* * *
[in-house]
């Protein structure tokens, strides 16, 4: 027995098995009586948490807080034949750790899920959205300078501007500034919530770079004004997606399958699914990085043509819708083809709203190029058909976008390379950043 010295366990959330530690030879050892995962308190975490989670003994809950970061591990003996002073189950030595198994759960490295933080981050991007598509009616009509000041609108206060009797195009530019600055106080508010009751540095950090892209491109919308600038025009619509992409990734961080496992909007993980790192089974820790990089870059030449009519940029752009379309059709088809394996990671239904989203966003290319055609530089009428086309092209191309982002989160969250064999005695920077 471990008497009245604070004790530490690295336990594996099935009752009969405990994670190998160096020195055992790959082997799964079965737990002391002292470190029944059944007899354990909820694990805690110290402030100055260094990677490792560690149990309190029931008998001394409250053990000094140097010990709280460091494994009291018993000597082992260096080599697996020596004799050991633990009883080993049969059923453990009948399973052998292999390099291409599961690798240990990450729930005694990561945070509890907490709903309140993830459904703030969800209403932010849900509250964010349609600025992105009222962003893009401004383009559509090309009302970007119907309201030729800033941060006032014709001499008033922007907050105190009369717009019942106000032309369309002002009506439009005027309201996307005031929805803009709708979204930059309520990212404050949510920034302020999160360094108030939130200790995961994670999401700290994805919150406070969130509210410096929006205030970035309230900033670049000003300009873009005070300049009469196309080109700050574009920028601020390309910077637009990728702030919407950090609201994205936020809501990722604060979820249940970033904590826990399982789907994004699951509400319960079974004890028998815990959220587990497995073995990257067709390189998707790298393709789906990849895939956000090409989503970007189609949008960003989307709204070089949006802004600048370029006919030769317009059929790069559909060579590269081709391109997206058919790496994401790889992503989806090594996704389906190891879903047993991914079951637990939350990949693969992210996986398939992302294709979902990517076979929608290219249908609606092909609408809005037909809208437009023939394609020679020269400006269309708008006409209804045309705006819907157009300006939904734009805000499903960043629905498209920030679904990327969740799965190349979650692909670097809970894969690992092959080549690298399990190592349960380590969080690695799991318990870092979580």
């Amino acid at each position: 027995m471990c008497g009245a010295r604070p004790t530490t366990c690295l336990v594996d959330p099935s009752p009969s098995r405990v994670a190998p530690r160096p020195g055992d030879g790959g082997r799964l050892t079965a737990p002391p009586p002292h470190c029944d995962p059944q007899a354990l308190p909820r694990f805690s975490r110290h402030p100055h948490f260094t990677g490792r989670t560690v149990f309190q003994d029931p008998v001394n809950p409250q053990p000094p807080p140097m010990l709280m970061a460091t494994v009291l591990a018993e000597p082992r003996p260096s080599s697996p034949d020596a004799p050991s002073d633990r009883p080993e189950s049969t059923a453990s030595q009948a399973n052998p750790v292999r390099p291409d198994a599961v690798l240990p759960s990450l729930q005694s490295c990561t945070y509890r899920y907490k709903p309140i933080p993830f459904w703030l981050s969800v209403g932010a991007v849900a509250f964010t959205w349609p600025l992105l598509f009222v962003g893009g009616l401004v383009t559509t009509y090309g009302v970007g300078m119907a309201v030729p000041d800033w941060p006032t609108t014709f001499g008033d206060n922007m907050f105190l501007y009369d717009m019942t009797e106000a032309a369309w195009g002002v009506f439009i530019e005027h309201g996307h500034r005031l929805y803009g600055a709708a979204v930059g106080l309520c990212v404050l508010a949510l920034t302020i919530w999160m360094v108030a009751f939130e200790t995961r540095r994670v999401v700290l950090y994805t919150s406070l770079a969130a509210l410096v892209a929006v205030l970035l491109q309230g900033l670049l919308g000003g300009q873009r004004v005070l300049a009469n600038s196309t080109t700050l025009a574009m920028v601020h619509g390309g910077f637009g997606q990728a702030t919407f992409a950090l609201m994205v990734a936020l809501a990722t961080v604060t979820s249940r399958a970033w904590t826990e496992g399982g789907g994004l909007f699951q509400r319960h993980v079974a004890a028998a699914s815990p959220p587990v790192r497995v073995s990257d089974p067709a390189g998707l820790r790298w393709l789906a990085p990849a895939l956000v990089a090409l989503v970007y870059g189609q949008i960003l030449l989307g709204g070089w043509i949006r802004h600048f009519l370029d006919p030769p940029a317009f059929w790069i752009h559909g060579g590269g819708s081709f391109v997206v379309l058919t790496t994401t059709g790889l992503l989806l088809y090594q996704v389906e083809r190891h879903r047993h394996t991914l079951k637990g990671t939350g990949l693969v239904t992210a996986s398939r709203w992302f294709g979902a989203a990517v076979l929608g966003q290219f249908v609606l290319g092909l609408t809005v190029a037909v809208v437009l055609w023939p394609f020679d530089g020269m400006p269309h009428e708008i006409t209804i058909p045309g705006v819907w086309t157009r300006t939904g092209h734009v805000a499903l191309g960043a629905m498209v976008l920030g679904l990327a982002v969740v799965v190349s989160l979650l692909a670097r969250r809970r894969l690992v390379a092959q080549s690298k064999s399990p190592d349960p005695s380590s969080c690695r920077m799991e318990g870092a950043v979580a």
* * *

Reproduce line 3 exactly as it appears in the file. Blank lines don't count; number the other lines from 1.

């Amino acid at each position: 027995m471990c008497g009245a010295r604070p004790t530490t366990c690295l336990v594996d959330p099935s009752p009969s098995r405990v994670a190998p530690r160096p020195g055992d030879g790959g082997r799964l050892t079965a737990p002391p009586p002292h470190c029944d995962p059944q007899a354990l308190p909820r694990f805690s975490r110290h402030p100055h948490f260094t990677g490792r989670t560690v149990f309190q003994d029931p008998v001394n809950p409250q053990p000094p807080p140097m010990l709280m970061a460091t494994v009291l591990a018993e000597p082992r003996p260096s080599s697996p034949d020596a004799p050991s002073d633990r009883p080993e189950s049969t059923a453990s030595q009948a399973n052998p750790v292999r390099p291409d198994a599961v690798l240990p759960s990450l729930q005694s490295c990561t945070y509890r899920y907490k709903p309140i933080p993830f459904w703030l981050s969800v209403g932010a991007v849900a509250f964010t959205w349609p600025l992105l598509f009222v962003g893009g009616l401004v383009t559509t009509y090309g009302v970007g300078m119907a309201v030729p000041d800033w941060p006032t609108t014709f001499g008033d206060n922007m907050f105190l501007y009369d717009m019942t009797e106000a032309a369309w195009g002002v009506f439009i530019e005027h309201g996307h500034r005031l929805y803009g600055a709708a979204v930059g106080l309520c990212v404050l508010a949510l920034t302020i919530w999160m360094v108030a009751f939130e200790t995961r540095r994670v999401v700290l950090y994805t919150s406070l770079a969130a509210l410096v892209a929006v205030l970035l491109q309230g900033l670049l919308g000003g300009q873009r004004v005070l300049a009469n600038s196309t080109t700050l025009a574009m920028v601020h619509g390309g910077f637009g997606q990728a702030t919407f992409a950090l609201m994205v990734a936020l809501a990722t961080v604060t979820s249940r399958a970033w904590t826990e496992g399982g789907g994004l909007f699951q509400r319960h993980v079974a004890a028998a699914s815990p959220p587990v790192r497995v073995s990257d089974p067709a390189g998707l820790r790298w393709l789906a990085p990849a895939l956000v990089a090409l989503v970007y870059g189609q949008i960003l030449l989307g709204g070089w043509i949006r802004h600048f009519l370029d006919p030769p940029a317009f059929w790069i752009h559909g060579g590269g819708s081709f391109v997206v379309l058919t790496t994401t059709g790889l992503l989806l088809y090594q996704v389906e083809r190891h879903r047993h394996t991914l079951k637990g990671t939350g990949l693969v239904t992210a996986s398939r709203w992302f294709g979902a989203a990517v076979l929608g966003q290219f249908v609606l290319g092909l609408t809005v190029a037909v809208v437009l055609w023939p394609f020679d530089g020269m400006p269309h009428e708008i006409t209804i058909p045309g705006v819907w086309t157009r300006t939904g092209h734009v805000a499903l191309g960043a629905m498209v976008l920030g679904l990327a982002v969740v799965v190349s989160l979650l692909a670097r969250r809970r894969l690992v390379a092959q080549s690298k064999s399990p190592d349960p005695s380590s969080c690695r920077m799991e318990g870092a950043v979580a």